UCLALES–SALSA v1.0: a large-eddy model with interactive sectional microphysics for aerosol, clouds and precipitation
- 1Karlsruhe Institute of Technology, Karlsruhe, Germany
- 2Finnish Meteorological Institute, Atmospheric Research Centre of Eastern Finland, P.O. Box 1627, 70211 Kuopio, Finland
- 3Finnish Meteorological Institute, P.O. Box 503, 00101 Helsinki, Finland
- 4Department of Applied Physics, University of Eastern Finland, P.O. Box 1627, 70211 Kuopio, Finland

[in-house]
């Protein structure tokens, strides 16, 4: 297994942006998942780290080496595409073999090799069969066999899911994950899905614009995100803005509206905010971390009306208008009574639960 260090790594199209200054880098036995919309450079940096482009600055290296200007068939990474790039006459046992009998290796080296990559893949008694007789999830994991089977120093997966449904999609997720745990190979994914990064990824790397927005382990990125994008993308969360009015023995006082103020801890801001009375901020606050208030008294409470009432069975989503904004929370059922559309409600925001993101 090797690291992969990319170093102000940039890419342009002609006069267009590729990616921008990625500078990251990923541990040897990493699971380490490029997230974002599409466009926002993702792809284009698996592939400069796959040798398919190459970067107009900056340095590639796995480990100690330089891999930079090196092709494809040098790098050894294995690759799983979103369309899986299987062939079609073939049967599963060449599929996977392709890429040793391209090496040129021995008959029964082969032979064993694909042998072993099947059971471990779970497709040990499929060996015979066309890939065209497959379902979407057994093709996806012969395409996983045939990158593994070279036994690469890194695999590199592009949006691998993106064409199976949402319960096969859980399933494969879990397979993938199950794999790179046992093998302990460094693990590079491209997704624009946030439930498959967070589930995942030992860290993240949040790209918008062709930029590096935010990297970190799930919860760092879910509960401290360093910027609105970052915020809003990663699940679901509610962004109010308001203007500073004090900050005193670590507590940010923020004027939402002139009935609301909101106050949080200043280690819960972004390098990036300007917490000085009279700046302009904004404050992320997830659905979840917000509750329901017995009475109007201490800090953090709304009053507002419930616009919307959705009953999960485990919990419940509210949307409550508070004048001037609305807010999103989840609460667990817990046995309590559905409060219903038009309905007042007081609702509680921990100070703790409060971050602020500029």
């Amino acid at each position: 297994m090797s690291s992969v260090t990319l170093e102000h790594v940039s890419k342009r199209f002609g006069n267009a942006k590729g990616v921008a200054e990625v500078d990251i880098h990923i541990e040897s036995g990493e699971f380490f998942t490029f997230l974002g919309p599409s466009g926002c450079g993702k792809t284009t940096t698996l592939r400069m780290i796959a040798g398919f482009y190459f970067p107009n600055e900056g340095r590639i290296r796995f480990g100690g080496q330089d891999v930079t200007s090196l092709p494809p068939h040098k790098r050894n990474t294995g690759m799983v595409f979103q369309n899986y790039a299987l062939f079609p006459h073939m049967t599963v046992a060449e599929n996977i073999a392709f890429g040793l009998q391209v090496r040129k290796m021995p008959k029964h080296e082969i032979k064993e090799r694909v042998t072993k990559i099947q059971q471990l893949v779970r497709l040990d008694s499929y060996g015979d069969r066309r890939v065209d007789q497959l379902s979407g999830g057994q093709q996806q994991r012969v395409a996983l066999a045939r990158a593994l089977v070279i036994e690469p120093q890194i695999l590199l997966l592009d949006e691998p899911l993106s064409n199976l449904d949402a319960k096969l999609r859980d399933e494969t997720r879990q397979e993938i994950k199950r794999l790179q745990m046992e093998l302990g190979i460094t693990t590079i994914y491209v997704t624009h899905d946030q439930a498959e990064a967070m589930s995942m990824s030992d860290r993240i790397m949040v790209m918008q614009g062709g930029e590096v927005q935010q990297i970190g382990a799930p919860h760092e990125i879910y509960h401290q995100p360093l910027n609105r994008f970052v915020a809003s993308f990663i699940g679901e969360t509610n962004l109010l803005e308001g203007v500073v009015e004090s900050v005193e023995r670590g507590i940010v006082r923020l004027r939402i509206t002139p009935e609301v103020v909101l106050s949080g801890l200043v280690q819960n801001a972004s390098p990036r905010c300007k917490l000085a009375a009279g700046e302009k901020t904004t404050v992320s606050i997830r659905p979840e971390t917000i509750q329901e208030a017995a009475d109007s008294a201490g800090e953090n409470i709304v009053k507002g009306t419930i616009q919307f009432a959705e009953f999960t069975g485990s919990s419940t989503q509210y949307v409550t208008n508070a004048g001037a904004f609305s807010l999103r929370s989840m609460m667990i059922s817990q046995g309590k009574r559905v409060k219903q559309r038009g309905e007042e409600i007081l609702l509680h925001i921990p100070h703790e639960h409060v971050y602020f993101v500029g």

Abstract. Challenges in understanding the aerosol–cloud interactions and their impacts on global climate highlight the need for improved knowledge of the underlying physical processes and feedbacks as well as their interactions with cloud and boundary layer dynamics. To pursue this goal, increasingly sophisticated cloud-scale models are needed to complement the limited supply of observations of the interactions between aerosols and clouds. For this purpose, a new large-eddy simulation (LES) model, coupled with an interactive sectional description for aerosols and clouds, is introduced. The new model builds and extends upon the well-characterized UCLA Large-Eddy Simulation Code (UCLALES) and the Sectional Aerosol module for Large-Scale Applications (SALSA), hereafter denoted as UCLALES-SALSA. Novel strategies for the aerosol, cloud and precipitation bin discretisation are presented. These enable tracking the effects of cloud processing and wet scavenging on the aerosol size distribution as accurately as possible, while keeping the computational cost of the model as low as possible. The model is tested with two different simulation set-ups: a marine stratocumulus case in the DYCOMS-II campaign and another case focusing on the formation and evolution of a nocturnal radiation fog. It is shown that, in both cases, the size-resolved interactions between aerosols and clouds have a critical influence on the dynamics of the boundary layer. The results demonstrate the importance of accurately representing the wet scavenging of aerosol in the model. Specifically, in a case with marine stratocumulus, precipitation and the subsequent removal of cloud activating particles lead to thinning of the cloud deck and the formation of a decoupled boundary layer structure. In radiation fog, the growth and sedimentation of droplets strongly affect their radiative properties, which in turn drive new droplet formation. The size-resolved diagnostics provided by the model enable investigations of these issues with high detail. It is also shown that the results remain consistent with UCLALES (without SALSA) in cases where the dominating physical processes remain well represented by both models.